How is pride different from hubris?

Pride is a positive aspect of personality. It is considered to be a positive emotion and is observed in human beings throughout the world. It is fostered through positive approval received from others and is associated with successful accomplishment and satisfaction.

 
A positively supported child will grow up to be proud of their accomplishments, striving to achieve a parents accolades and the degree they are given or withheld helps to mould character. Hubristic pride is not to be confused with well earnt pride and the satisfaction one receives from successful performance and positive feedback.

 
A person receiving continual accolades for every little achievement can easily become full of themselves thus experiencing hubristic pride. Hubris is out of touch with reality. It denotes an extreme sense of pride, loss of contact with reality and an overestimation of one’s own competence, accomplishments or capabilities.

 
The person becomes conceited, caught up in their own superiority and arrogance as seen in persons in power who manifest contempt for others. They are ‘puffed up,’ full of their own self-worth, and display an abhorrence of what they perceive is beneath or unworthy of themselves. Vanity is similar to hubris, but refers to an inflated sense of one’s image or appeal in the eyes of others. Hubris, simply put, denotes foolish pride, conceit, arrogance, extreme self-confidence etc. Vanity often accompanies great wealth, physical strength and beauty.

 
When hubris takes over athletes they may resort to cheating, violence, selfishly taking advantage of others and display little remorse for wrong action. This lack of perspective enables individuals to choose to engage in hubristically motivated behavior. Needing to be ‘top dog’ at all costs is often behind drug taking in sport. The athlete will claim the limelight and derive pleasure in shaming others by claiming their superiority. They have poor relationship skills and tend to bully and put others down to make themselves feel superior thus generating conflict especial in team sports.

 
Hubristic pride is not to be confused with the satisfaction one receives from successful performance and positive feedback. For a person to be ‘balanced’ one does need to have a sense of one’s own worth and take pride in themselves. We all need to respect ourselves and have enough self-esteem to stand up for ourselves and be proud of whom we are as individuals.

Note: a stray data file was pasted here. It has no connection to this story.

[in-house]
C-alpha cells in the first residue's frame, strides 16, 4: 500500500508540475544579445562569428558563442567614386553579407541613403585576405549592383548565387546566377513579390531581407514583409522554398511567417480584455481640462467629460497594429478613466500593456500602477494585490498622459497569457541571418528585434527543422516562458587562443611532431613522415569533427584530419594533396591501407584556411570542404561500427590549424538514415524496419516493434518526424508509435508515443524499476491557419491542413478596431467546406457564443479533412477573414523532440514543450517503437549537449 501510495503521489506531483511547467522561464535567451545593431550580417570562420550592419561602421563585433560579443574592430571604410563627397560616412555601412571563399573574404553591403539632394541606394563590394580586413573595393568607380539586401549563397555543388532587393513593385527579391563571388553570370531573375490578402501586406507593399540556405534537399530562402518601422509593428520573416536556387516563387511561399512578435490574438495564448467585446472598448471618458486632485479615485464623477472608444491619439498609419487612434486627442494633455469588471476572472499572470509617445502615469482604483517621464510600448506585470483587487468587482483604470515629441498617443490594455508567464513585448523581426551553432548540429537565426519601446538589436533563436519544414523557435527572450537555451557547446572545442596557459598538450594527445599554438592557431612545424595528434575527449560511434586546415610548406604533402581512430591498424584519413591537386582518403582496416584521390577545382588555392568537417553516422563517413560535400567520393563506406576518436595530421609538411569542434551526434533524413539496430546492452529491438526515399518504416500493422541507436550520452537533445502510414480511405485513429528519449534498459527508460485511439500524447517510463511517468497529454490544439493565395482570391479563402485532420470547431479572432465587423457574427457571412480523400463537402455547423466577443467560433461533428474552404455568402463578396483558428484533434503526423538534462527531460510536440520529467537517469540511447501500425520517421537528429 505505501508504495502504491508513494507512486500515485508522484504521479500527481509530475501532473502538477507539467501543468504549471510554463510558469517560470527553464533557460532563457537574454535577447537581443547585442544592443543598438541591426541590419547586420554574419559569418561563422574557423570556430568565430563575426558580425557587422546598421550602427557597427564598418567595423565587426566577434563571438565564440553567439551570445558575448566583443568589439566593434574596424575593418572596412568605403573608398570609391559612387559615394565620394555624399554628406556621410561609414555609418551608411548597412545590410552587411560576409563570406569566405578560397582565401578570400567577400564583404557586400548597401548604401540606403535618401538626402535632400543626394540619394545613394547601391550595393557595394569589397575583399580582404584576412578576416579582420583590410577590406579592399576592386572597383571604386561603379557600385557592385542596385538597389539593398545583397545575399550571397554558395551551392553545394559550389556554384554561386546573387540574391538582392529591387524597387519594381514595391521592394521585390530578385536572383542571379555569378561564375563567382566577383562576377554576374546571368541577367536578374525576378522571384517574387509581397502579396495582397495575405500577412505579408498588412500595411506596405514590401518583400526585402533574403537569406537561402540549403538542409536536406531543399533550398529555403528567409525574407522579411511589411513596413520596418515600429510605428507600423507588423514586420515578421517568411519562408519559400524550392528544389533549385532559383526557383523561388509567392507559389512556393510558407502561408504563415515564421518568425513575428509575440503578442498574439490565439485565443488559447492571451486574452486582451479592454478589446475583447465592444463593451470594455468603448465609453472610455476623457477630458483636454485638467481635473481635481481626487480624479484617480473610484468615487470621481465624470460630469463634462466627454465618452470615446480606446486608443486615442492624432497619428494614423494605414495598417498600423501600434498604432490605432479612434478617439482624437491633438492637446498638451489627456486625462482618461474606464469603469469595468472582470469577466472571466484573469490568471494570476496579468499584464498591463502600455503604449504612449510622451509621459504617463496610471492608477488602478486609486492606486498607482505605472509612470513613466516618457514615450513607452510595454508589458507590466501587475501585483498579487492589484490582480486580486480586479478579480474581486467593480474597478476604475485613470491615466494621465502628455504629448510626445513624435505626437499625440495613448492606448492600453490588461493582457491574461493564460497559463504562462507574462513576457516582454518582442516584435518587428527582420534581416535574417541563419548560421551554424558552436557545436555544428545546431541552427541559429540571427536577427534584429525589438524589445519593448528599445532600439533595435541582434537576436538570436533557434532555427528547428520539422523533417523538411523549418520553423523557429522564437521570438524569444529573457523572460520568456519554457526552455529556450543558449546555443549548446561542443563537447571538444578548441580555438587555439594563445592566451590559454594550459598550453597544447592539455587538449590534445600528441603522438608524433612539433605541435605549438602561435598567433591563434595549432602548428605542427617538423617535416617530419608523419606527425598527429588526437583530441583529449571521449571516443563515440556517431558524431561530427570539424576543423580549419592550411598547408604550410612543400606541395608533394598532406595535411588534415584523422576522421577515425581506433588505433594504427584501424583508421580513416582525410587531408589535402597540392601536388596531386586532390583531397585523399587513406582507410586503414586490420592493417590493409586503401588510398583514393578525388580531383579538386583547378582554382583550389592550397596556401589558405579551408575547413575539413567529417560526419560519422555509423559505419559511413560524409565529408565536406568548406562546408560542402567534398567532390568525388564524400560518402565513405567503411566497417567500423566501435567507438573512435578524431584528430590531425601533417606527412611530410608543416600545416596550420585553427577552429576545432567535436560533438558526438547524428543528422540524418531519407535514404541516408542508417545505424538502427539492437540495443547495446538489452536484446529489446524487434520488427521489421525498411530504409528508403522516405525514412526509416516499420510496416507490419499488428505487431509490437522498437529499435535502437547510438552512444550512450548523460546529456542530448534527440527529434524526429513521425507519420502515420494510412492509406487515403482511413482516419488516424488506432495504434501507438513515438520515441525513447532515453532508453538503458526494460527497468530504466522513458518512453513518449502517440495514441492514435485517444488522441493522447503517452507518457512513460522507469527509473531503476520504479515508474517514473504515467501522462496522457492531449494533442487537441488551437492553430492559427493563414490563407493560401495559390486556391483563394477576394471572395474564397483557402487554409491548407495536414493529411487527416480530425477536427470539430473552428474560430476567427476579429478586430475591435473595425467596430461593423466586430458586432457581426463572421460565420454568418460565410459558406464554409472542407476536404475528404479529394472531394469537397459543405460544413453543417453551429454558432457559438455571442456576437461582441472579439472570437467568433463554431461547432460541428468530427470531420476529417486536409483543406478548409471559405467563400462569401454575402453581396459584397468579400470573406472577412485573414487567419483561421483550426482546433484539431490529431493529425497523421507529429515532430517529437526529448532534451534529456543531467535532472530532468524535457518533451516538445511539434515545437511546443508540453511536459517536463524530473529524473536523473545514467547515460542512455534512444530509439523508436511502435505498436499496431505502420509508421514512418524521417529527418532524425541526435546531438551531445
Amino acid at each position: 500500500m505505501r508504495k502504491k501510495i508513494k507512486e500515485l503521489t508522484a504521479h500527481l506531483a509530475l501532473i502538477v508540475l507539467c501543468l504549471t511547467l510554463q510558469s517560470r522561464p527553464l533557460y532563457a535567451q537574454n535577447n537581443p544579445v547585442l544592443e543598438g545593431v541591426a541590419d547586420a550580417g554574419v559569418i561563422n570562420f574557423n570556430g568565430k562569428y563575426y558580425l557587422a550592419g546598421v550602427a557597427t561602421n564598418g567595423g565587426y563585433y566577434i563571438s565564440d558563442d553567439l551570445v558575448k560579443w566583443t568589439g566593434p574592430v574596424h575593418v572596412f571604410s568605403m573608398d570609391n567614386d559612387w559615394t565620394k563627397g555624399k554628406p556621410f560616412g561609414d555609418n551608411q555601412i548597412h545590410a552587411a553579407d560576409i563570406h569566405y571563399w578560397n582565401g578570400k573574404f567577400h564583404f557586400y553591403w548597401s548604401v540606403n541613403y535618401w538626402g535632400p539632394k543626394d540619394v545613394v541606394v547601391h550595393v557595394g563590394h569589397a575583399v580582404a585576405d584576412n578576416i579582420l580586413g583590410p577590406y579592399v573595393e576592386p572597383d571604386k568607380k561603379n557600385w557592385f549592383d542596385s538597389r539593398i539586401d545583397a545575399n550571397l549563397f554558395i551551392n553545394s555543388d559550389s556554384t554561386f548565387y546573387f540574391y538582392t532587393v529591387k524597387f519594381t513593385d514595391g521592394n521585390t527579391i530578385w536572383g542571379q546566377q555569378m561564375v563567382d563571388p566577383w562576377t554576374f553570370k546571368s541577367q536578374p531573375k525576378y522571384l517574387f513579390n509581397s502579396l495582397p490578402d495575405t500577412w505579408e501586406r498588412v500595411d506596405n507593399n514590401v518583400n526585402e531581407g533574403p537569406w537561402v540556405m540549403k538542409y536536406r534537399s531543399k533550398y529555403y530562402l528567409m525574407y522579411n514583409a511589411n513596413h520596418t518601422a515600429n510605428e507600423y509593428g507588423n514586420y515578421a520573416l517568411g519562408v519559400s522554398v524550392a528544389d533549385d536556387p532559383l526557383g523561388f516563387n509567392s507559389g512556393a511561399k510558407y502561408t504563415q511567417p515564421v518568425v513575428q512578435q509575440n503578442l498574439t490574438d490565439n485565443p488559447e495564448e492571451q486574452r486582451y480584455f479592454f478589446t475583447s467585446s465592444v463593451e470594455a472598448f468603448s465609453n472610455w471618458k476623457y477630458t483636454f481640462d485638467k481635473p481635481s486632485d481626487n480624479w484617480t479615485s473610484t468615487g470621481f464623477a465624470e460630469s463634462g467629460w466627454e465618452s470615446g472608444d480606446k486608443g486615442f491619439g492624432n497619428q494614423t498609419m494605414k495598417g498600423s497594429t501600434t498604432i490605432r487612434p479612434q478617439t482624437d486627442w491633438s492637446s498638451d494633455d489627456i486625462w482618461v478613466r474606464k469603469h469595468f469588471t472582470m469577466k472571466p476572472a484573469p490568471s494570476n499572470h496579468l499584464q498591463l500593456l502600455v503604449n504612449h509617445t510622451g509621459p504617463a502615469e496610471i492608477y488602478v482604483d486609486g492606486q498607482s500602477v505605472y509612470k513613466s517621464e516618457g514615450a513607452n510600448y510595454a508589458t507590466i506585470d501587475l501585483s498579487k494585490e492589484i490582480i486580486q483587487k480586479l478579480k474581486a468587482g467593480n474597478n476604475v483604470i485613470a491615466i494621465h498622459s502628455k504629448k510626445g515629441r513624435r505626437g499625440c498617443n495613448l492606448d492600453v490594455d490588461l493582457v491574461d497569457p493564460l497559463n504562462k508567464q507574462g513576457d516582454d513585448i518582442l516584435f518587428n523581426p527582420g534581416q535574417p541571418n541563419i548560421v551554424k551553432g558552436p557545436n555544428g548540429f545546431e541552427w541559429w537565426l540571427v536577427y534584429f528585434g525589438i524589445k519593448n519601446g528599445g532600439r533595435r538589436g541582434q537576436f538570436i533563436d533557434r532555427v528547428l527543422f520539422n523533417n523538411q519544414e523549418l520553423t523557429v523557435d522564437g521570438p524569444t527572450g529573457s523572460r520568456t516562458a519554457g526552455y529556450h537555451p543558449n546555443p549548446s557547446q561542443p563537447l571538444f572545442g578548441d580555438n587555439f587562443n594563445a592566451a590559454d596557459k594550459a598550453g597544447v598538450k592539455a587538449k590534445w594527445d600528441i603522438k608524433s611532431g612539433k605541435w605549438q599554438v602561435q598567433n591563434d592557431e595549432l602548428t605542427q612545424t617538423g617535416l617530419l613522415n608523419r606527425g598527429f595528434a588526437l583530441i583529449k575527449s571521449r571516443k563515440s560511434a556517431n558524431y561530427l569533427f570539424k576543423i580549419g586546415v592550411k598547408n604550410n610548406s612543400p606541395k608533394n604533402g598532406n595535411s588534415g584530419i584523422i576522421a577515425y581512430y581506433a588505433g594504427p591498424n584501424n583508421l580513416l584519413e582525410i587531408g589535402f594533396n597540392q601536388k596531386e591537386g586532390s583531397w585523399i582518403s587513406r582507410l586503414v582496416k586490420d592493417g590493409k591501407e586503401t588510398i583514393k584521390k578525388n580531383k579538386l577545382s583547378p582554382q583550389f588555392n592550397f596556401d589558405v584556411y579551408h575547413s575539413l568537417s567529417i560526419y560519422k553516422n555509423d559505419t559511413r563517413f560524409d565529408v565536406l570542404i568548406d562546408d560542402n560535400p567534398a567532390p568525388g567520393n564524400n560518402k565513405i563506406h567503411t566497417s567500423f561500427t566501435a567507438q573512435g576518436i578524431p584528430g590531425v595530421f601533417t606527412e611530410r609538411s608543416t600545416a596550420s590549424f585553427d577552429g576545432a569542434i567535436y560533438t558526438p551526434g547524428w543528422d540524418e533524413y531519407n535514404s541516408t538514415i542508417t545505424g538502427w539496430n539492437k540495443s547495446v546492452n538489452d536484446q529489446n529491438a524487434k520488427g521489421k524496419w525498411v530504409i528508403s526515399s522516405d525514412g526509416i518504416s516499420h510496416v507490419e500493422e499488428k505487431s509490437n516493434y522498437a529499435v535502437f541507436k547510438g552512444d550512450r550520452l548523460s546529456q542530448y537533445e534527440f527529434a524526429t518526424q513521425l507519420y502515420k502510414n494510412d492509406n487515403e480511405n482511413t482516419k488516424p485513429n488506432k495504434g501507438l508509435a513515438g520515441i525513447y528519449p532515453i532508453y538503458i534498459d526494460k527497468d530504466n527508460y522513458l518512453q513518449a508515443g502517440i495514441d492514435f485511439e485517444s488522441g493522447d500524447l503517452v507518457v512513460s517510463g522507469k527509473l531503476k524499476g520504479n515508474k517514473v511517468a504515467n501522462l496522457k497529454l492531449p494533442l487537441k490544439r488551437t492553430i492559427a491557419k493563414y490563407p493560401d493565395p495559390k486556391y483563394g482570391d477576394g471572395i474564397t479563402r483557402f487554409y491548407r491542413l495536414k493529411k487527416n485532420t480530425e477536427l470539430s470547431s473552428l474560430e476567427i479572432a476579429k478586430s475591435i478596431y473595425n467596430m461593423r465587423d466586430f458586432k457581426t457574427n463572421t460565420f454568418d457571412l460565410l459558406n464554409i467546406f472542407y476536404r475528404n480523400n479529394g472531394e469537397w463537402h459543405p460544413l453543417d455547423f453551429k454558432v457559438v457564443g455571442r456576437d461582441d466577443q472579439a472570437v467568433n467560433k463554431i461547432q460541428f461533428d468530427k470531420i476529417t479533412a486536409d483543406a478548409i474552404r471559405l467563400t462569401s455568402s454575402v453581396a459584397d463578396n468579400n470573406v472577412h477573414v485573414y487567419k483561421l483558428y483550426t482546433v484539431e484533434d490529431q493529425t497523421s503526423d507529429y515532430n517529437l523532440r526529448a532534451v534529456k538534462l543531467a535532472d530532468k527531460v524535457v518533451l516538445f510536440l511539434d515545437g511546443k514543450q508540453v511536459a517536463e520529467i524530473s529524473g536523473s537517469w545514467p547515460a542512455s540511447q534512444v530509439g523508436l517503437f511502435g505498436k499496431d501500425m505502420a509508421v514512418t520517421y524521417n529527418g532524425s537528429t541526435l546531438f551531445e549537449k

Pride in achievements and striving to reach a goal may lead a person to be motivated towards training harder, working longer, eating better, learning to take better care of themselves and changing attitudes and behaviours that are not supportive of their goals.

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The feeling of being successful, striving to achieve and pride in achievement is often the motivator for ongoing activity which leads people to want to achieve greater success that may involve study, saving, hours of practice, a diligent work effort. Pride in your own success or the shared pride of achievement with friends, family, teams or individuals can bring happiness, contentment and joy to all involved. There is nothing wrong with the satisfaction one receives from successful performance and positive feedback.

 
Whether we like it or not Australia has a problem called the “Tall Poppy” syndrome. Australians have always liked to cut down their successful people, their ‘tall poppies’. It is a developed culture with an attitude of hostility geared toward successful people and behaviors. Conspicuous success arouses envious hostility towards successful people or so called “tall poppies” . Ways will be created to cut them down to size. This culture of “tall poppying” contributes to thwarting the success of Australia’s most creative and energetic people, hurts the economy, and spoils their efforts to strive for something better.

 
This is the same syndrome where the kids who do well on tests face abuse on the playground from those who don’t. There is underlying anger about what another person possesses and enjoys; the desire is to take it away or spoil it. This “tall poppy” syndrome attacks the very qualities we value, and if it succeeds, it ruins hope and contribute to a successful person being intimidated about expressing pleasure in achievement and can prevent them striving for further success. Feelings of pride serve to enhance an individual’s self-concept serving individuals and groups positively.
To full understand pride we also need to look at Ego. Ego and pride are often confused. Ego is rather selfish and often has no basis in fact, while pride tends to be less selfish and is typically based on the facts of a person’s achievements and qualities.

 
Ego translates into conceitedness and is often associated with an unrealistic confidence in the possessor’s own abilities. It needs to be constantly feed as it is a weak sense of pride and needs an outward show, and constantly requires more. Ego is not content with being and becoming and is constantly seeking further reassurance through the acknowledgement and praise of others and always has something to prove.
Pride is a form of inward content, which assuredly shows itself passively in action, deed, and personality, among other things. ‘To be’ is enough for pride. It needs nothing more than self-contentment and acknowledgement and elates itself, being what it is.

 
I am proud to be me!

 

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